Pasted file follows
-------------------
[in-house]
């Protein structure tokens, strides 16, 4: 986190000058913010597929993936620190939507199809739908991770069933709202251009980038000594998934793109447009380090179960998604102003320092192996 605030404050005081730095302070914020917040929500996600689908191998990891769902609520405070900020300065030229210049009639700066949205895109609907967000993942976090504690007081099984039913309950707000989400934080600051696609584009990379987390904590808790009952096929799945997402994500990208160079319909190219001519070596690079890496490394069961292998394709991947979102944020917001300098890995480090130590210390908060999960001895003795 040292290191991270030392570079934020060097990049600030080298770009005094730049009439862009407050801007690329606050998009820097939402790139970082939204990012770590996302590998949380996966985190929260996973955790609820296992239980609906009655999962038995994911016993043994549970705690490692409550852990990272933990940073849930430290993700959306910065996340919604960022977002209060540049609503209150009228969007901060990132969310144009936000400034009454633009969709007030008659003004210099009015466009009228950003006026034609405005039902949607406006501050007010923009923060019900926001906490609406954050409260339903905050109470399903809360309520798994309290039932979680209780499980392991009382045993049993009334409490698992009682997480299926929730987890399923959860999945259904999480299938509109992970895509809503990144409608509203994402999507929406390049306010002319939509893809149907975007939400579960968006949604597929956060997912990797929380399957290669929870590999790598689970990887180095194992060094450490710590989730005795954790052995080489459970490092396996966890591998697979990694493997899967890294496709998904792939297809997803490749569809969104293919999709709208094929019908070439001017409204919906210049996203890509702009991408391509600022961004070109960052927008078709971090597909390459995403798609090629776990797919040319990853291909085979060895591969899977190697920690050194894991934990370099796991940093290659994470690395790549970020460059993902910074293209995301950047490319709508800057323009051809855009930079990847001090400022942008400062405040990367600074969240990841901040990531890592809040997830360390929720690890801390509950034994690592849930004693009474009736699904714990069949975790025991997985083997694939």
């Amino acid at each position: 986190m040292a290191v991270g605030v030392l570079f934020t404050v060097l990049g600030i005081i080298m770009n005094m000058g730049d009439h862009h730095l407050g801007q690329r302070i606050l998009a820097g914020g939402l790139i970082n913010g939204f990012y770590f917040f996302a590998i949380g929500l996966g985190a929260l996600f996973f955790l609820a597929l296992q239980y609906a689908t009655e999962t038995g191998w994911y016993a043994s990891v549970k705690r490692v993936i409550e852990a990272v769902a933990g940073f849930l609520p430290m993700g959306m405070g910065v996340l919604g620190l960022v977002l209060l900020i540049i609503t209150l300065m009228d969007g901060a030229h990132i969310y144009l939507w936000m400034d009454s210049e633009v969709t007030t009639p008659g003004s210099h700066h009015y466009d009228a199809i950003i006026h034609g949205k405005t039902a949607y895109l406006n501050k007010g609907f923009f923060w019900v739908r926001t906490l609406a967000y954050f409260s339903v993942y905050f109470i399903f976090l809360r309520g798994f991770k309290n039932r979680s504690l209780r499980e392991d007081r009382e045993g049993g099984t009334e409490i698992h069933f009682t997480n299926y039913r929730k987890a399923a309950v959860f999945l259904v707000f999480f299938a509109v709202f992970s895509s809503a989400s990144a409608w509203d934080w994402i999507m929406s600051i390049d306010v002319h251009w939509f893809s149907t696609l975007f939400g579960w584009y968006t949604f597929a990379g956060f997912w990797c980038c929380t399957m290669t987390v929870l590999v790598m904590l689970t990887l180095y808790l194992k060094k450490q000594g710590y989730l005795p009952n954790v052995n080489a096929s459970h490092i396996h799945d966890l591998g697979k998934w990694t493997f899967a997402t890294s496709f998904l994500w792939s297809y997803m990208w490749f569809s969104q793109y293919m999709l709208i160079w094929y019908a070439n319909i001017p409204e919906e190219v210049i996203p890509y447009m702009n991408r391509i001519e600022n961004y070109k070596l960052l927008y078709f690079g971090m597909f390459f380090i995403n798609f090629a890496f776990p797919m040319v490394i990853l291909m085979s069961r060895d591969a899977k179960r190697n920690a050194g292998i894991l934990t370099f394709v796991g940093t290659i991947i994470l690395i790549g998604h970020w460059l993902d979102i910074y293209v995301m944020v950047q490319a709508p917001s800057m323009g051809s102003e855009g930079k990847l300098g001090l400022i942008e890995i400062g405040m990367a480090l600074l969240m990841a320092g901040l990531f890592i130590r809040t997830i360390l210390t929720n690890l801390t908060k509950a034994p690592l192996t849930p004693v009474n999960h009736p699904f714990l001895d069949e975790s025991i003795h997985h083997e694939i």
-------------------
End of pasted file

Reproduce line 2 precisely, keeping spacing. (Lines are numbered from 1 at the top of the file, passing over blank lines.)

């Protein structure tokens, strides 16, 4: 986190000058913010597929993936620190939507199809739908991770069933709202251009980038000594998934793109447009380090179960998604102003320092192996 605030404050005081730095302070914020917040929500996600689908191998990891769902609520405070900020300065030229210049009639700066949205895109609907967000993942976090504690007081099984039913309950707000989400934080600051696609584009990379987390904590808790009952096929799945997402994500990208160079319909190219001519070596690079890496490394069961292998394709991947979102944020917001300098890995480090130590210390908060999960001895003795 040292290191991270030392570079934020060097990049600030080298770009005094730049009439862009407050801007690329606050998009820097939402790139970082939204990012770590996302590998949380996966985190929260996973955790609820296992239980609906009655999962038995994911016993043994549970705690490692409550852990990272933990940073849930430290993700959306910065996340919604960022977002209060540049609503209150009228969007901060990132969310144009936000400034009454633009969709007030008659003004210099009015466009009228950003006026034609405005039902949607406006501050007010923009923060019900926001906490609406954050409260339903905050109470399903809360309520798994309290039932979680209780499980392991009382045993049993009334409490698992009682997480299926929730987890399923959860999945259904999480299938509109992970895509809503990144409608509203994402999507929406390049306010002319939509893809149907975007939400579960968006949604597929956060997912990797929380399957290669929870590999790598689970990887180095194992060094450490710590989730005795954790052995080489459970490092396996966890591998697979990694493997899967890294496709998904792939297809997803490749569809969104293919999709709208094929019908070439001017409204919906210049996203890509702009991408391509600022961004070109960052927008078709971090597909390459995403798609090629776990797919040319990853291909085979060895591969899977190697920690050194894991934990370099796991940093290659994470690395790549970020460059993902910074293209995301950047490319709508800057323009051809855009930079990847001090400022942008400062405040990367600074969240990841901040990531890592809040997830360390929720690890801390509950034994690592849930004693009474009736699904714990069949975790025991997985083997694939």